Minority Report (2002) **
Directed by Steven Spielberg. Screenplay, Scott Frank & John Cohen, from a short story by Philip K. Dick. Photography, Janusz Kaminski. Editing, Michael Kahn. Production design, Alex McDowell. Music, John Williams. Cast: Tom Cruise, Colin Farrell, Max von Sydow, Lois Smith, Peter Stormare, Tim Blake Nelson, Steve Harris, et al. 140 minutes. PG-13
Here is my minority report on "Minority Report." The critical reception of the movie has been enthusiastic, with just a small minority of naysayers. The plethora of reviewers' praises, including top critics, baffles me a bit, but I will not lose much sleep pondering this mystery.
That "MR" is pulling in huge audiences is no surprise. It's a Spielberg movie. It's sci-fi. It's a Hollywood movie in every way, which means that its target audience is young. I saw a photograph of a horde of people lining up early for it well before the box-office opened. The clientele was of school-college age. I saw the film with a large, attentive, quieter-than-usual audience. When the end-credits started rolling and, as usual, ninety nine percent of the people stood up and departed, I noticed that the younger viewers looked semi-thoughtful, the few over-twentysomethings seemed puzzled.
"MR" is "serious" Spielberg. In the year 2054, a special Government program limited to Washington, D.C., has freed the district from murders in the last five or six years. The program, a very High Tech affair, was the brainchild of the Justice Department's Lamar Burgess (Max von Sydow). His outfit, the Pre-Crime Unit, had the task of catching people who, while not knowing this now, would commit murder someday. Those who do know are the Pre-Cogs (short for Cognitives), space-age Nostradamuses, or else like Pythia, the Oracle of Delphi in Ancient Greece.
The Pre-Crime outfit, headed by a super-cop, Chief John Anderton (Tom Cruise) has three Pre-Cogs. They are kept floating inside a tank. I wonder how they stay alive, but then this is one of 341 questions I have about this film. In any case, they have visions of crimes-to-come, which get communicated to the Pre-Crime Unit in mind-and-eye-boggling ways, which in turn lead to the arrest of the killers-to-be (who do not know they will kill some day) before the fact. Who could ask for anything more?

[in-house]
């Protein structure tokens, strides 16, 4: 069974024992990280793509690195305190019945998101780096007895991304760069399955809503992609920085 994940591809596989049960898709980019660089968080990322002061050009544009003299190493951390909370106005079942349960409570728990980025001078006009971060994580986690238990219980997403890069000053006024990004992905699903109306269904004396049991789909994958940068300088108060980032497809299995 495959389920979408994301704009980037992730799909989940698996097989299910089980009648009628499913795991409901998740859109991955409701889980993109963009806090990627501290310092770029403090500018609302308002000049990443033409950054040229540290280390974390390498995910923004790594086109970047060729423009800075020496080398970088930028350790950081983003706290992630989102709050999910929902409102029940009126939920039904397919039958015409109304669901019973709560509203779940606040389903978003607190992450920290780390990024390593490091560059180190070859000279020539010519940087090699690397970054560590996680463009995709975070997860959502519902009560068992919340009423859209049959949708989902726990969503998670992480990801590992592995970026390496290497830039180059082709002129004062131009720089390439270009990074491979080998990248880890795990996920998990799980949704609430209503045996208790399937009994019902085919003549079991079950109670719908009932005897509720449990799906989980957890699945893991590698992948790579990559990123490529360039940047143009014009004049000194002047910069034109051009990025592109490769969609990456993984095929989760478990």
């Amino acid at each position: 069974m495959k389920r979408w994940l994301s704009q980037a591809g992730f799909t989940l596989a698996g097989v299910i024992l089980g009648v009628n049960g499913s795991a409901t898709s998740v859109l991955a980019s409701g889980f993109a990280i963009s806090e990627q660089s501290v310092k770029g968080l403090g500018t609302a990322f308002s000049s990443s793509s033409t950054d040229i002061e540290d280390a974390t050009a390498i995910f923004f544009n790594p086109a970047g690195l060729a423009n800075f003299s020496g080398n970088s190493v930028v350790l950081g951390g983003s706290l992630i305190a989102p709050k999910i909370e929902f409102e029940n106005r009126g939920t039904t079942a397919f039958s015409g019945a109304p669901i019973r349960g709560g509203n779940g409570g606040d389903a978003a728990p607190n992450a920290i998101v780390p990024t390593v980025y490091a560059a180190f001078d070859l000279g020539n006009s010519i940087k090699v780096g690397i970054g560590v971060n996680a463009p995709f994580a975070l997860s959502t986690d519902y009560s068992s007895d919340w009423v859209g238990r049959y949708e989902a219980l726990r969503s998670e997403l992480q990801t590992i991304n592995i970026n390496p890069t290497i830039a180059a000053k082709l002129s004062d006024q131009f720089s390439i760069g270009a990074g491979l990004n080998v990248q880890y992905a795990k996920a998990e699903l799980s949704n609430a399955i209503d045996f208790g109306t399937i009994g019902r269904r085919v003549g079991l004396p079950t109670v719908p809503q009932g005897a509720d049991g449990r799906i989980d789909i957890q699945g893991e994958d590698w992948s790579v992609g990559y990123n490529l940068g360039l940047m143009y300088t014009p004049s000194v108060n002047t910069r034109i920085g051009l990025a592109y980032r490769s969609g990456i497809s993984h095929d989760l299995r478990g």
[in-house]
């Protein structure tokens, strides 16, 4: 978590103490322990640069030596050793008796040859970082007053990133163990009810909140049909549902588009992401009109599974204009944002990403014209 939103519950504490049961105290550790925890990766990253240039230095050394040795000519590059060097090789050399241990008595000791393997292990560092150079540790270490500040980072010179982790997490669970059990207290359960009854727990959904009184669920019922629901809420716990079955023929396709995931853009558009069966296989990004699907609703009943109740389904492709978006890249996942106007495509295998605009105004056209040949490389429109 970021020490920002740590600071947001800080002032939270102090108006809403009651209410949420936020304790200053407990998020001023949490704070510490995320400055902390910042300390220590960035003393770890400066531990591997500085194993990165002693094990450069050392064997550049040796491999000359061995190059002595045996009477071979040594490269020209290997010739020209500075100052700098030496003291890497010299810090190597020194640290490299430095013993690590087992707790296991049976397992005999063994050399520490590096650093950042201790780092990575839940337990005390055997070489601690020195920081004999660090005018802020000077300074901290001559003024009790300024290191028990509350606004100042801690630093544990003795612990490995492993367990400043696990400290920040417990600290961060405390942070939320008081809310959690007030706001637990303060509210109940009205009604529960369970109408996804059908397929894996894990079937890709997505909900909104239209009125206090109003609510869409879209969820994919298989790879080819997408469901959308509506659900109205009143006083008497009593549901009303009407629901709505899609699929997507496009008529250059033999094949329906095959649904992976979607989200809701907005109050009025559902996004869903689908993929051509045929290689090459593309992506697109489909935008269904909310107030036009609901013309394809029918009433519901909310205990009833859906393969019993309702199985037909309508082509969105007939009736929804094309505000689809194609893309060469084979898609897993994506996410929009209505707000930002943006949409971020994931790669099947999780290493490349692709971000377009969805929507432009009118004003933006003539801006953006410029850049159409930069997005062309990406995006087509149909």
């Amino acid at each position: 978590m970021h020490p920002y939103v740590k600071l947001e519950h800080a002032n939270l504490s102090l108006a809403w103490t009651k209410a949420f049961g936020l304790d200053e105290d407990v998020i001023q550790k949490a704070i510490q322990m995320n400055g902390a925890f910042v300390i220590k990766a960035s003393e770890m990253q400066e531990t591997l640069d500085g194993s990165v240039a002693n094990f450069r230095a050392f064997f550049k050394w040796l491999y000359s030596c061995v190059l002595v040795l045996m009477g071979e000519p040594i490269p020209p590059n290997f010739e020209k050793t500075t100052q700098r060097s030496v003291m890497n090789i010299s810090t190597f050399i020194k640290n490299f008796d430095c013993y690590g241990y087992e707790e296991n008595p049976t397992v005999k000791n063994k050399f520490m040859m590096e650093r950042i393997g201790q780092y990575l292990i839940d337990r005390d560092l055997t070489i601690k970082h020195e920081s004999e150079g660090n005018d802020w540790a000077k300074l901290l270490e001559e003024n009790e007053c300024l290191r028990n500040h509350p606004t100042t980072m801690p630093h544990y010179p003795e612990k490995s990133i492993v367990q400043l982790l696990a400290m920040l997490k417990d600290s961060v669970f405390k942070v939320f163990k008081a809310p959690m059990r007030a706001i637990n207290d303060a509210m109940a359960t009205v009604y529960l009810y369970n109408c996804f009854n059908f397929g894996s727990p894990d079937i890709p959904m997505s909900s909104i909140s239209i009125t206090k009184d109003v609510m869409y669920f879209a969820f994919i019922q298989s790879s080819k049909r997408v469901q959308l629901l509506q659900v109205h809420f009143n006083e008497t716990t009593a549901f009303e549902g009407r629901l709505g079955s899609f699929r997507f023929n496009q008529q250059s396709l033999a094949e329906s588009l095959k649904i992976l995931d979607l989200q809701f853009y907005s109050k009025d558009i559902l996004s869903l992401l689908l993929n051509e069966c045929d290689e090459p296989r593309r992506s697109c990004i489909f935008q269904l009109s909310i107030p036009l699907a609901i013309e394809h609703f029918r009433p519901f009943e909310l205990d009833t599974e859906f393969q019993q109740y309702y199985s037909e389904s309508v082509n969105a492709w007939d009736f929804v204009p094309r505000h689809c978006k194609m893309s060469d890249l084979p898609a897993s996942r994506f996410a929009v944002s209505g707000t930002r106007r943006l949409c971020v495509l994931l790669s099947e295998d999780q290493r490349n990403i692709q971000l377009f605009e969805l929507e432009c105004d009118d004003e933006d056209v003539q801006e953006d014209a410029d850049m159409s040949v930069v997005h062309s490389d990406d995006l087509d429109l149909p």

It is notable that when caught, the criminals are not executed. Instead, they're kept, alive but (I think) dormant, in small compartments. In effect they seem to me to be canned.
All I've said until now is just for starters. The film, a colossal mix of sci-fi visuals, effects, tools, gadgets, holograms and stuff, is a major case of overkill, as is the tech jargon, mumbo-jumbo in Jumbo size. It reminds me of one of my childhood's comic books. The password to a speakeasy was not "Joe sent me," but "ocular and hyperglucose troubles of the cephalo-spinal liquid."
The script is very freely based on a short story by Philip K. Dick, who among much else, was the source of 1982's "Blade Runner," that great, masterfully bleak, futuristic film. My main quibble with it was that it was set in 2019 rather than later, but even so our suspension of disbelief was not a major factor. And this, partly because "Blade Runner" showed results while delving minimally into the technology of creating replicants.
Take another case, that of one of the granddads of sci-fi, the British "Things to Come" (1936, from the H.G.Wells novel) produced by Alexander Korda, directed by the American William Cameron Menzies who later did the production design for "Gone With the Wind." This seminal film came at a time when England's cinema was entirely overshadowed by Hollywood; when its main film assets were Alexander Korda and Alfred Hitchcock. Whether for pecuniary reasons, limited technology, or both "Things to Come" special effects were primitive. Yet its stress on humanism made it a classic.
On the contrary, the techno-means and processes of "M.R." overwhelm the movie. They are confusing, muddy, distracting, inchoate, with fabricated tensions and pretentious pre-tensions. Also ridiculous, unwittingly funny bits --as whenTom Cruise stands before the technogadgetry's displays and moves his arms like someone playing a theremin, that ancestor of electronic music. He is more expressionless than necessary, uncharismatically practicing Cruise-control.
"M.R." is ridden with arbitrariness, inconsistencies, plot and continuity holes. It borrows from many movies, from A ("Arachnophobia," co-produced by Spielberg) to sentient, menacingly moving plants as in "The Day of the Triffids," to almost Z ("The X-Files.") Product placement includes Gap, Bulgari, Lexus, Radio Shack, and more.
The tone is of post-"Schindler's List" solemnity. That (and this) film's cinematographer Janusz Kaminski, now a regular Spielberg collaborator, shoots in ominous, de-saturated colors the way another Steven, filmmaker Soderbergh shot his "Traffic" (2000). I see this more as a reaction to the lush, "pretty" colors of mainstream Hollywood than as an advantage.
This yarn will be a gold mine, yet it appeals neither to the heart nor to the brain. A nice touch of musical humor created in post-production uses Schubert's "Unfinished" Symphony, songs like "Bad Boy, Bad Boy" ("What you gonna do when they come for you"), "Moon River," and others.